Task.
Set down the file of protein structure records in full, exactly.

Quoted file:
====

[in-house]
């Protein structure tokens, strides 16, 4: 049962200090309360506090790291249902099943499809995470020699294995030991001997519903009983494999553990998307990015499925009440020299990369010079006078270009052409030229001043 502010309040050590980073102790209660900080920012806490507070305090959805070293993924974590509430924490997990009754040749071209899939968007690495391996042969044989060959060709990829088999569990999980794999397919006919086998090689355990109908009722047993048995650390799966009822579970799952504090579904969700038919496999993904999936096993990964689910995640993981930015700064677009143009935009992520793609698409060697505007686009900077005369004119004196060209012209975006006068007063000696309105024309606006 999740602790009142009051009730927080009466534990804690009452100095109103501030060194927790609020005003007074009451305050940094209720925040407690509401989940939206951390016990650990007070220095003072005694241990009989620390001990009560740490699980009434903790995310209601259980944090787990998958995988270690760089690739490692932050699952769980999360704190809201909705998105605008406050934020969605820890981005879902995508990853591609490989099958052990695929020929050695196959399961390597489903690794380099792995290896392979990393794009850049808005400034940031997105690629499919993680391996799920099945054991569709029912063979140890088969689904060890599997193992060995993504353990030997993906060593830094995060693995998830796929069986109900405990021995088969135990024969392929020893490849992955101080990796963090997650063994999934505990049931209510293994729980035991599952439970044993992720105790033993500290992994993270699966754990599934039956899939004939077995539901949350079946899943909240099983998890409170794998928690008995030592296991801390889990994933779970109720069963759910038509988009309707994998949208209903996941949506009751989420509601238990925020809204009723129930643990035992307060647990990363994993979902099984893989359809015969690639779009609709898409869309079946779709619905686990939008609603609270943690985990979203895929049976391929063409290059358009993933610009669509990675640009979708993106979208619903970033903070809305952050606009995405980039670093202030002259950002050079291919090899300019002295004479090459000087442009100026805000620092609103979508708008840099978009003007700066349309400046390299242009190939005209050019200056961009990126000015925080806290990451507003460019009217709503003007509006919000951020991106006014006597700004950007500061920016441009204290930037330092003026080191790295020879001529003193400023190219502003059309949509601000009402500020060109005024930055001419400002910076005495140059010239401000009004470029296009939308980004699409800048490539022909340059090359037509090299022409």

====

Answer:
[in-house]
């Protein structure tokens, strides 16, 4: 049962200090309360506090790291249902099943499809995470020699294995030991001997519903009983494999553990998307990015499925009440020299990369010079006078270009052409030229001043 502010309040050590980073102790209660900080920012806490507070305090959805070293993924974590509430924490997990009754040749071209899939968007690495391996042969044989060959060709990829088999569990999980794999397919006919086998090689355990109908009722047993048995650390799966009822579970799952504090579904969700038919496999993904999936096993990964689910995640993981930015700064677009143009935009992520793609698409060697505007686009900077005369004119004196060209012209975006006068007063000696309105024309606006 999740602790009142009051009730927080009466534990804690009452100095109103501030060194927790609020005003007074009451305050940094209720925040407690509401989940939206951390016990650990007070220095003072005694241990009989620390001990009560740490699980009434903790995310209601259980944090787990998958995988270690760089690739490692932050699952769980999360704190809201909705998105605008406050934020969605820890981005879902995508990853591609490989099958052990695929020929050695196959399961390597489903690794380099792995290896392979990393794009850049808005400034940031997105690629499919993680391996799920099945054991569709029912063979140890088969689904060890599997193992060995993504353990030997993906060593830094995060693995998830796929069986109900405990021995088969135990024969392929020893490849992955101080990796963090997650063994999934505990049931209510293994729980035991599952439970044993992720105790033993500290992994993270699966754990599934039956899939004939077995539901949350079946899943909240099983998890409170794998928690008995030592296991801390889990994933779970109720069963759910038509988009309707994998949208209903996941949506009751989420509601238990925020809204009723129930643990035992307060647990990363994993979902099984893989359809015969690639779009609709898409869309079946779709619905686990939008609603609270943690985990979203895929049976391929063409290059358009993933610009669509990675640009979708993106979208619903970033903070809305952050606009995405980039670093202030002259950002050079291919090899300019002295004479090459000087442009100026805000620092609103979508708008840099978009003007700066349309400046390299242009190939005209050019200056961009990126000015925080806290990451507003460019009217709503003007509006919000951020991106006014006597700004950007500061920016441009204290930037330092003026080191790295020879001529003193400023190219502003059309949509601000009402500020060109005024930055001419400002910076005495140059010239401000009004470029296009939308980004699409800048490539022909340059090359037509090299022409």